As a writer of historicals and a history teacher for many years, I am often irritated by statements about what people in the past believed. "They believed it was unhealthy to sleep with the windows open." or "They thought the stars controlled a person's destiny." My question always is "Who is 'they'?"

If we apply the same generalizations to today, then "we" believe that the everyday actions of someone named Lindsey or Paris or Beyonce are very, very important. "'We' also believe that there are shampoos that can somehow remeld split ends, creams that can erase wrinkles, and pads for the bottoms of your feet that can pull impurities from your body. And of course "we" believe that God won't give you more than you can handle, that the good we do is written down somewhere for later, and therapy will make you a better person.

Here's what I'd bet on: for every person in the Middle Ages who believed that powdered dog feces would cure an eye infection, there was at least one who figured it was smarter to keep the eye clean, rest it, and hope for the best. For every man who blamed the alignment of Gemini and Virgo for his lack of success in business, there were those who decided to change their approach and try something else. And for every one who concluded that beating himself with a whip would make him fit for Heaven, there were others who formed a philosophy of moderation and lived by it.

It's silly to judge a people by what somebody wrote down or what some painting depicts. If people from the future drew conclusions about us based on a picture of Britney on stage, would that be good for you?

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Comment by Peg Herring on April 22, 2009 at 9:40pm
Exactly. I contend that thoughtful people, no matter what the age, reach their own conclusions. They may not argue the point, but they sense that common knowledge isn't always real knowledge. Education helps, but just as often it reinforces what "we" believe. But inside the heads of those who think, common sense speaks. A man who spends all day behind a plow has lots of time to think. He might well come to the conclusion, privately of course, that what "they" call truth is bunk.
Comment by Benjamin Sobieck on April 22, 2009 at 12:28pm
As with all gross generalizations, there are too many exceptions to support blanket perceptions. "They," "the media," "the government," "those people," "you," "us," "we," "Americans," it's all the same no matter the time period.
Comment by Peg Herring on April 22, 2009 at 7:09am
Great thought! And we have the nerve to snicker at bustles and codpieces!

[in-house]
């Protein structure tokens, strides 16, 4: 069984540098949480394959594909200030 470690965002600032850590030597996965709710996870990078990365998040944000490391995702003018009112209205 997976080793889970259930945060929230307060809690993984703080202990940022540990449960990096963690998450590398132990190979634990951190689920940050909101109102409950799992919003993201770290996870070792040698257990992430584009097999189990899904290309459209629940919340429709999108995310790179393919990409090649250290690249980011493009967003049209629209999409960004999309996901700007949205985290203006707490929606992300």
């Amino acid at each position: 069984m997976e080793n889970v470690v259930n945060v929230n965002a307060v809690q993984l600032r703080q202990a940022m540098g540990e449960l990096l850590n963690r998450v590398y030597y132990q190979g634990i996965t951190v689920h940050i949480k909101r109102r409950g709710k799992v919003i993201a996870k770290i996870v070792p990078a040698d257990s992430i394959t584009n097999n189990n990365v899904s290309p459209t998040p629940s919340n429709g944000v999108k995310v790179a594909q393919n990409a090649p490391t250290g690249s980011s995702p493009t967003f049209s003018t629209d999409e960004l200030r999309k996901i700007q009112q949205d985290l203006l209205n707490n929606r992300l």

My point exactly. We call it superstition when it's someone else's belief.
Comment by Jon Loomis on April 22, 2009 at 2:51am
I'd like to be around when future archaeologists dig up the cemeteries around Los Angeles and try to figure out why all the female skeletons have bags of saline solution or silicone goo resting on their rib cages. There are obviously some cultural manifestations that do tell us useful and interesting things about past societies.
Comment by Tom Cooke on April 22, 2009 at 2:45am
My bet is, that if people in the future look at pictures of Paris Hilton to judge our society I'll be to dead to care.
Perhaps the generalization of "They" is too broad, but in most cases some of "They" did have those beliefs. Just as some of our stalwart citizenry believe that the activities of Beyonce and Paris and Britney are far more important than what bills are being passed by Congress. We certainly spend as much media time on them as we do on Congress. Perhaps we will go down in history as the Shallow Generation. History is what it is.
Comment by B.R.Stateham on April 22, 2009 at 1:40am
You have to consider the idea that education greatly helps in lifting the veil of supersition from one's mind--but on the other hand, it also has that ability of creating a higher, more complex level of sophistry in justifing one's supersitition.

Like everything else, education is a two-edge sword.
Comment by I. J. Parker on April 22, 2009 at 1:10am
It would have depended on the educational level of the character. However, a good many educated people, writers included, did believe in the significance of the movement of the stars. The level of ignorance can be seen in eyewitness accounts of the black plague, for example.

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